Ecommerce stores often face challenges when acquiring new customers. More competitors are sprouting up by the day and customers are getting confused by the tons of different products available on the market. Whichever the case for you, you’re probably seeing your Customer Acquisition Cost (CAC) increase.
For merchants operating with the typical sale revenue model, your average customer won’t be as high as subscription merchants.
That’s not to say you can’t raise your average order value (AOV) and customer lifetime value (LTV) though. By comparing CAC to LTV, you can not only manage your costs better but also understand what levers to pull in marketing/ sales to move in the direction for success for your business. And this is what we’ll be covering in this post.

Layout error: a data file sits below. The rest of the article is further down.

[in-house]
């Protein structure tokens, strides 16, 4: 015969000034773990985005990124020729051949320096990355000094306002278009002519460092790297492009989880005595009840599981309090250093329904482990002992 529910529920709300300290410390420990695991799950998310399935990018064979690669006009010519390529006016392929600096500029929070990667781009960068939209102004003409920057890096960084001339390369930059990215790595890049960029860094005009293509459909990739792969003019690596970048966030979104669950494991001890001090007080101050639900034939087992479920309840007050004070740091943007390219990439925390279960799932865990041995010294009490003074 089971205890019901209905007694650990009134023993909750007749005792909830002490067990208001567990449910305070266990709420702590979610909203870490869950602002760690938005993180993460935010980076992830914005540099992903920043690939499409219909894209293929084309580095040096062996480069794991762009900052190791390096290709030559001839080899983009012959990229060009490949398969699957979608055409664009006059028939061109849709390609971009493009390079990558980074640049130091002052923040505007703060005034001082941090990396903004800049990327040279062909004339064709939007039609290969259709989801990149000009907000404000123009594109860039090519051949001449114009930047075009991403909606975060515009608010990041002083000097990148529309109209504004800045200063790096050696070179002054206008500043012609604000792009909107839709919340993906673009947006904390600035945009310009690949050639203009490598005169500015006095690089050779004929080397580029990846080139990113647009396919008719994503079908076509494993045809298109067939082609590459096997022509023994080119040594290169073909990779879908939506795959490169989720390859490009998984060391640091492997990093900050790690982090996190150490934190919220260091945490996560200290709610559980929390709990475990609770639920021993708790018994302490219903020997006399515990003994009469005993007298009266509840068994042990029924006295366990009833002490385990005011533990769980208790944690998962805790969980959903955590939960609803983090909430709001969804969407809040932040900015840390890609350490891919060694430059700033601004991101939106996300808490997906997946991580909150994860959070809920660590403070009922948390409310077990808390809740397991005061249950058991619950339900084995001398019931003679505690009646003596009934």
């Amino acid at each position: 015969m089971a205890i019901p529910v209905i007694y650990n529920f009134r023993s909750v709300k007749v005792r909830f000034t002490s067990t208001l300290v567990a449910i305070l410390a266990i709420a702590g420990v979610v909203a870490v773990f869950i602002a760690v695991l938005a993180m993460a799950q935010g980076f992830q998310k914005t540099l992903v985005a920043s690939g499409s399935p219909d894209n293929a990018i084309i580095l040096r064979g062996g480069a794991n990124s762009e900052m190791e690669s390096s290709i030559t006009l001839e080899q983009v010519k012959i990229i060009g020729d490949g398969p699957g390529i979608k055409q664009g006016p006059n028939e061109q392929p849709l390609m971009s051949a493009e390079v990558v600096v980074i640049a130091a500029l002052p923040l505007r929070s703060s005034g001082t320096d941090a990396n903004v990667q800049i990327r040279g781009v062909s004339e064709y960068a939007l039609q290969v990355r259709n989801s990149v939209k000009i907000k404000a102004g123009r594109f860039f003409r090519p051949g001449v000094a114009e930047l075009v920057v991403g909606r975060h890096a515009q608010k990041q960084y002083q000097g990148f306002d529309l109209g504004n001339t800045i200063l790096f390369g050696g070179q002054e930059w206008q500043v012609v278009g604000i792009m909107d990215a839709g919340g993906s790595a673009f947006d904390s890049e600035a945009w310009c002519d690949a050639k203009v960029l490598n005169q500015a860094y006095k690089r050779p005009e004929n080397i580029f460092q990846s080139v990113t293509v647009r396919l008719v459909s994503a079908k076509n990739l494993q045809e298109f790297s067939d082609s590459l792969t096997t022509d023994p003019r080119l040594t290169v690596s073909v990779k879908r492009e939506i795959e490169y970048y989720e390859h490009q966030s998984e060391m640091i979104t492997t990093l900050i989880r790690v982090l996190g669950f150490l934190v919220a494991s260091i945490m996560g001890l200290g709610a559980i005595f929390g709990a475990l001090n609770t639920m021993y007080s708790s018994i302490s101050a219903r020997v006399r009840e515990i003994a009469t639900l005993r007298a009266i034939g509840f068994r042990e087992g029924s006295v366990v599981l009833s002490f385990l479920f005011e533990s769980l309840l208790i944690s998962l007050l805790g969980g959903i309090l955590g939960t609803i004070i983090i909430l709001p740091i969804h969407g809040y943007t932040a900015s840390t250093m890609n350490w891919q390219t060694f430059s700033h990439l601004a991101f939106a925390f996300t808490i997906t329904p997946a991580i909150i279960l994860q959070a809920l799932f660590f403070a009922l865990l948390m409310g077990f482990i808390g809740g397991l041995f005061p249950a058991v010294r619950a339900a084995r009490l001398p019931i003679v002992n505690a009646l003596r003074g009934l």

- CAC helps measure the value of bringing on new customers.
- Calculating your LTV:CAC ratio is the leading indicator of your spend to acquisition and if you’re investing enough in your marketing efforts.
- A successful ecommerce company will have a healthy balance of acquiring new customers to retaining existing customers.
What is Customer acquisition cost (CAC) in ecommerce
Customer acquisition cost (CAC) is how much it costs you to acquire a new paying customer.
And it’s more in-depth than you might think… you’ve got the costs like website maintenance and managing your referral network, ad campaigns, third party platform fees, agency fees etc. And if you really want to get into the weeds, you could even count the overheads – you’ve got an a sales team, a marketing team, your office, the list goes on. Everything has a cost. Add that all up and divide it by the number of customers you have.
How to calculate customer acquisition cost
The formula for customer acquisition cost is as follows:
CAC = Total amount spent on sales and marketing / number of customers acquired